Dr. Feinberg himself expressed to me that this is one of the tragedies or one of the problems the church has to deal with, and that is allowing the Jews to become a full part of the body of Christ. Very often, they themselves resist that. The statistics are staggering when you think that in LA there are multiple tens of thousands of Jewish believers and a few hundred of them are involved in local churches.

So it’s very difficult for the transition from Judaism to Jesus. The church needs to do everything it can to stretch out its arms of love to incorporate them in every way and at the same time allow those old institutions to die out.

It amazes me that MacArthur, in the same breath, can complain about how most believing Jews don’t join the local church and also make “from Judaism to Jesus” the key phrase of his diatribe.

Am I being too harsh in calling MacArthur’s sermon a diatribe, “a forceful and bitter verbal attack against someone or something”? Maybe. I don’t think (I’m trying to be fair) that MacArthur meant to attack the Jewish people in general and Jewish believers in particular, but imagine how all this sounds to Jewish people.

How does this sound?

In the character of the book of Acts, the church is born, and Judaism in God’s eyes is a dead issue…

I personally know Jewish people who are deeply involved in religious and cultural Judaism who are also disciples of Yeshua (Jesus) as the Messiah and not only do they not see Judaism and faith in Moshiach as mutually exclusive, they see their devotion to the Messiah as the logical and ultimate extension of their Jewish faith and Jewish identity.

John MacArthur would take that all away and replace it with a pale shadow of the richness of a Jew kneeling before the King of Israel in homage, devotion, and in celebration that Messiah, Son of David, has come and will one day return to restore all that has been lost, bringing the world to perfection in the coming Messianic Age.

It’s funny, because MacArthur saw this vision as well, he simply rejected it out of hand.

It indicates the difficulty in his mind of seeing Christianity as a unit all its own composed of Jew and Gentile, but rather, they saw it as an extension of Judaism. It’s understandable, right, because Jesus was their Messiah? He was the fulfillment of Judaism.

burning-the-talmudMacArthur couldn’t have mapped out his theology more openly (and notice that he said Jesus was – past tense – the Jewish Messiah, not is). Instead of seeing Biblical history extending forward across the Torah, the Prophets, and the Writings into the Apostolic scriptures and up through history to today, an extension of the original promises of God to Israel culminated in Messiah, he sees a total break in Biblical prophesy. The “extension” shatters at the first chapter of Matthew’s Gospel, and by the time Luke records the Acts of the Apostles, those promises have reformed into an entirely new and unanticipated entity. Jews are absorbed into the new thing called “the Church” where Jews and Gentiles are rendered as a completely homogenous mass, something like mixing the different ingredients for “Wonder Bread” into a bowl and baking it up in an oven. Once it’s fully baked, take out the loaf, slice it up, and each piece is pretty much like any other piece…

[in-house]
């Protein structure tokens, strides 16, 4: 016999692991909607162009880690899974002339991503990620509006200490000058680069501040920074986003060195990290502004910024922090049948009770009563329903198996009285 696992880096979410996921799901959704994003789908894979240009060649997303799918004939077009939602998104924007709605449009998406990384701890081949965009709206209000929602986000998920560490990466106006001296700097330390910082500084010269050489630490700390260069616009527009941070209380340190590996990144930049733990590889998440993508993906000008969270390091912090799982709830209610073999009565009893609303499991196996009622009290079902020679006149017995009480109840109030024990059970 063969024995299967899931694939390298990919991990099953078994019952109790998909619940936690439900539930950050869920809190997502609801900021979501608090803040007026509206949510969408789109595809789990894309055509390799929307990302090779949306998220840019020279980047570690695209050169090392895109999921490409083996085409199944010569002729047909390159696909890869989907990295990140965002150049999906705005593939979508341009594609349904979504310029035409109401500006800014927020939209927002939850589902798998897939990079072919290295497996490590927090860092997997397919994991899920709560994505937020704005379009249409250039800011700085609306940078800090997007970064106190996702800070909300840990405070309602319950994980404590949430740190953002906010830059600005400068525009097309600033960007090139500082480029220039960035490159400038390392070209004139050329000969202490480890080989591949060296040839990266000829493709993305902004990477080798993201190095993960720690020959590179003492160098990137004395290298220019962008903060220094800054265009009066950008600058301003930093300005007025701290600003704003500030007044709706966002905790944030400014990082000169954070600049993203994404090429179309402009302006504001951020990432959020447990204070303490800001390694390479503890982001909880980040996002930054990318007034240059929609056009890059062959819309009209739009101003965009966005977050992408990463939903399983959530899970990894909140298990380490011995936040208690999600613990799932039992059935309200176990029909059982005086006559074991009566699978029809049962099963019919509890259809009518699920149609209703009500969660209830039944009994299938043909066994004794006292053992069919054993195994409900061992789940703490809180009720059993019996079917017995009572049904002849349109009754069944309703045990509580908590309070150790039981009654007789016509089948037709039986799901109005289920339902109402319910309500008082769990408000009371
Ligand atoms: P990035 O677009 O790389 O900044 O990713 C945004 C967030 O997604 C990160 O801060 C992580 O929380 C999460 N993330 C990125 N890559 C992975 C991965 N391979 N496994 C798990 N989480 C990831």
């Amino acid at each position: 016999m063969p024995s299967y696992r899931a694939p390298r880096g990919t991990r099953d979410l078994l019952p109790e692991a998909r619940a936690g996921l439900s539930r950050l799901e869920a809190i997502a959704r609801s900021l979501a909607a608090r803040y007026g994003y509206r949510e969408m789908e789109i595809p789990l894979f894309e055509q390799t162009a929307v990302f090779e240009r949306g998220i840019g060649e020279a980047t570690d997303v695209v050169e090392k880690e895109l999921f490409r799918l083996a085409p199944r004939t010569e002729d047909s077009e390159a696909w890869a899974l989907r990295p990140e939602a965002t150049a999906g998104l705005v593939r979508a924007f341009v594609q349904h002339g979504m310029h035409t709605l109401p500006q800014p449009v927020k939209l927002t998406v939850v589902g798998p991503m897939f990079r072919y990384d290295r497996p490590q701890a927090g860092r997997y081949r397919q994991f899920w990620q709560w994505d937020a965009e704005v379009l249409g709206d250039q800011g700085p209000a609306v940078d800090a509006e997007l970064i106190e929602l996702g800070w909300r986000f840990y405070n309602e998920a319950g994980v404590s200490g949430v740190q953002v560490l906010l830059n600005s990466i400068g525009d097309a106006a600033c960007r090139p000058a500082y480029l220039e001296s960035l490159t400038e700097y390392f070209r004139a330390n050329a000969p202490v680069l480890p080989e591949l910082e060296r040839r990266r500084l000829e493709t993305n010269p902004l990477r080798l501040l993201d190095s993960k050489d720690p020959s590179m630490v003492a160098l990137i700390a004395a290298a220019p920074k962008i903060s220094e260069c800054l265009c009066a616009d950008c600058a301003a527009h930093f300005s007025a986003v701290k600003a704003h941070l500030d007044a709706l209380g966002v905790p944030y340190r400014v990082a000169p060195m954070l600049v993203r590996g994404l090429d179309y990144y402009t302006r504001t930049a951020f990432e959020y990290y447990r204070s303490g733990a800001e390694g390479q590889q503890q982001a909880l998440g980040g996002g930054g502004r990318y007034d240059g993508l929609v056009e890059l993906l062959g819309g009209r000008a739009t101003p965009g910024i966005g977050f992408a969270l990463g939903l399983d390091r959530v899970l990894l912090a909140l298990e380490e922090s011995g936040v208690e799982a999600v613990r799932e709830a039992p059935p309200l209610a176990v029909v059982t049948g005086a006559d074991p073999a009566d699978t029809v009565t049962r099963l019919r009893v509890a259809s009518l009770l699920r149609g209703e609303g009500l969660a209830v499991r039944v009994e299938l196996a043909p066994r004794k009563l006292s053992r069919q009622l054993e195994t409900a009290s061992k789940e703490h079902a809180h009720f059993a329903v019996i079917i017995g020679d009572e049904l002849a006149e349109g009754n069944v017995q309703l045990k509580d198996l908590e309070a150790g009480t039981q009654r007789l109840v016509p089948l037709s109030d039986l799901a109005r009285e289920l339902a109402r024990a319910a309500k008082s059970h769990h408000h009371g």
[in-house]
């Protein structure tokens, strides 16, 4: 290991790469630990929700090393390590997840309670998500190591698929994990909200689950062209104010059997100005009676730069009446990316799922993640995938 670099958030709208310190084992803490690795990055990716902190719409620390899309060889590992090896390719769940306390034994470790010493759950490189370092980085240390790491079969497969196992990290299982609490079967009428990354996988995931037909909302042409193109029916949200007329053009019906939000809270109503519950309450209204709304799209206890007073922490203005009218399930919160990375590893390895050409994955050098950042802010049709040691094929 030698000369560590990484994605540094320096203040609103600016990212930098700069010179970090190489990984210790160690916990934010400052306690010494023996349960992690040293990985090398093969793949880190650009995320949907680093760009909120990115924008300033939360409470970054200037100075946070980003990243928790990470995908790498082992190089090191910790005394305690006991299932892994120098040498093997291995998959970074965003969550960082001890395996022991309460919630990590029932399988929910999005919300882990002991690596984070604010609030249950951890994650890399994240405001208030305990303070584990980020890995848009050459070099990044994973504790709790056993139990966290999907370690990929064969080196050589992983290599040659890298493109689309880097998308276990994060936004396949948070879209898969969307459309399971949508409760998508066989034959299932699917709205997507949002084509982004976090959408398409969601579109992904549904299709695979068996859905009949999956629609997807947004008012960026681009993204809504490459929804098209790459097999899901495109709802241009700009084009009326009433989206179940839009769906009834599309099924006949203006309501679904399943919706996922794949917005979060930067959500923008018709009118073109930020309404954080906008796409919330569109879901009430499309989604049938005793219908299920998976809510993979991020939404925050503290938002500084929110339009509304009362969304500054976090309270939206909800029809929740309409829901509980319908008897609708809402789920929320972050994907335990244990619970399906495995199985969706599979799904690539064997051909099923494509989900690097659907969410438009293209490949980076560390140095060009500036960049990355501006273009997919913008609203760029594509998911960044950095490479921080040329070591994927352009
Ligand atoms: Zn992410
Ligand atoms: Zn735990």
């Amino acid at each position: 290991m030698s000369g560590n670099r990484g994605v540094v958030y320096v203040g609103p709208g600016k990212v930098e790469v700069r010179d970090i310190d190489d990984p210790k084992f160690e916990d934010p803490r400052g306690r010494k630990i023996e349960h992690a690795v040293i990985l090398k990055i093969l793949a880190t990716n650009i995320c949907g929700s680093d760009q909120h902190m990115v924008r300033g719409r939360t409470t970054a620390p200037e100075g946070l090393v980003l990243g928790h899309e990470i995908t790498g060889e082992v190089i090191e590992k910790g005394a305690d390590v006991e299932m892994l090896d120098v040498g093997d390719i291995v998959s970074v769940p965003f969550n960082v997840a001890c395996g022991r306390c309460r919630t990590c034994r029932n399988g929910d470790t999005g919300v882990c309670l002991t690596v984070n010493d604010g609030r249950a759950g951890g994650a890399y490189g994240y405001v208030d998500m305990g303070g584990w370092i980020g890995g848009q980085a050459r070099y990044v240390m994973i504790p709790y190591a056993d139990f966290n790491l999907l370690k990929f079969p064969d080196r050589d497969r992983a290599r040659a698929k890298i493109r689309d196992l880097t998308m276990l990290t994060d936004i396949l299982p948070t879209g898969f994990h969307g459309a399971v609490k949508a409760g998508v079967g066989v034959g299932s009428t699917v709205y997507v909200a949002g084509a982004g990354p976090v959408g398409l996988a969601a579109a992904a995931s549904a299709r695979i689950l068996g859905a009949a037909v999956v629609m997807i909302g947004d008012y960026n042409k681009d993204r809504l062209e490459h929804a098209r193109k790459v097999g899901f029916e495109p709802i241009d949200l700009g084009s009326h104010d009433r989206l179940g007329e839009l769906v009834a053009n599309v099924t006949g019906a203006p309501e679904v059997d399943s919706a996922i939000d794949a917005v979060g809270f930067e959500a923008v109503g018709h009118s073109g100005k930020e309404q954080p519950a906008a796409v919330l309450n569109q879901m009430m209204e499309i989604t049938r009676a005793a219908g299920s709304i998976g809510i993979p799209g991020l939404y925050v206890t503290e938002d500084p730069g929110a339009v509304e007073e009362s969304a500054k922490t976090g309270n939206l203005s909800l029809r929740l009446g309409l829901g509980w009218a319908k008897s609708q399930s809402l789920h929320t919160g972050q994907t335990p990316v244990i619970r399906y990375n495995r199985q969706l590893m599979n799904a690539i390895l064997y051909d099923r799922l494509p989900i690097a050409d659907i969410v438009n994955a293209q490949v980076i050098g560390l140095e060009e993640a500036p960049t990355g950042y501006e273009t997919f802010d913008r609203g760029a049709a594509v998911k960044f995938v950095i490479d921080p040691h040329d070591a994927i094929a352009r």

…anonymous and nutritionally deficient. Everything important has been bleached out.

You have to remember, then, that there was flux in the book of Acts, and that many of these Jewish people who are coming to Christ are finding it hard to get all the way over to the features of Christianity. Not only because of the strength of Judaism but watch this— Secondly, because all of the features of Christianity hadn’t been revealed yet. They really didn’t know what to substitute for it.

Christianity is a substitute for Judaism or rather, a replacement. As the missus would say, “Oy!”

In fact, the Romans considered Christianity a sect of Judaism. As they stood apart and looked at it, they just figured it’s a sect of Judaism. That’s how tightly tied it was.

I apologize, but there’s only one response to that last quote: Oh, duh!

To give you an idea of how entrenched he (the apostle Paul) was in Judaism, Galatians 1:13. He says, “You heard of my manner of life in time past in Judaism. Beyond measure I persecuted the church and wasted it. I profited in the Jews’ religion above many of my equals in my own nation. More exceedingly zealous in the traditions of my fathers.” He says, “I was a Jew in every sense, even beyond the normal pattern of my fellows.”

Philippians 3:5. “Circumcised the eighth day of the stock of Israel, of the tribe of Benjamin, a Hebrew of the Hebrews, touching the law, a Pharisee.” He was a superlegalist. “Concerning zeal, persecuting the church. Touching the righteousness which is in the law blameless.” He carried through every little nitpicking iota of the ceremonial legalist system. He was a Jew at the limit of Judaism’s capacities.

Yet he became a Christian. When he became a Christian, you can’t make a change even though the man’s heart was changed, and he was a new creation, the transformation of his person took time. I’ve always said, “You take a person with a rotten temper and a stinking disposition and get him saved, and you’ve got a Christian with a rotten temper and a stinking disposition.”

MacArthur says that Paul was “entrenched” in Jewish tradition, but in reading MacArthur’s sermon, it’s more than abundantly clear that his own entrenchment in Christian interpretive tradition has blinded him to what the Bible is actually saying. MacArthur’s shooting all around the target but even after decades, he’s still missing it.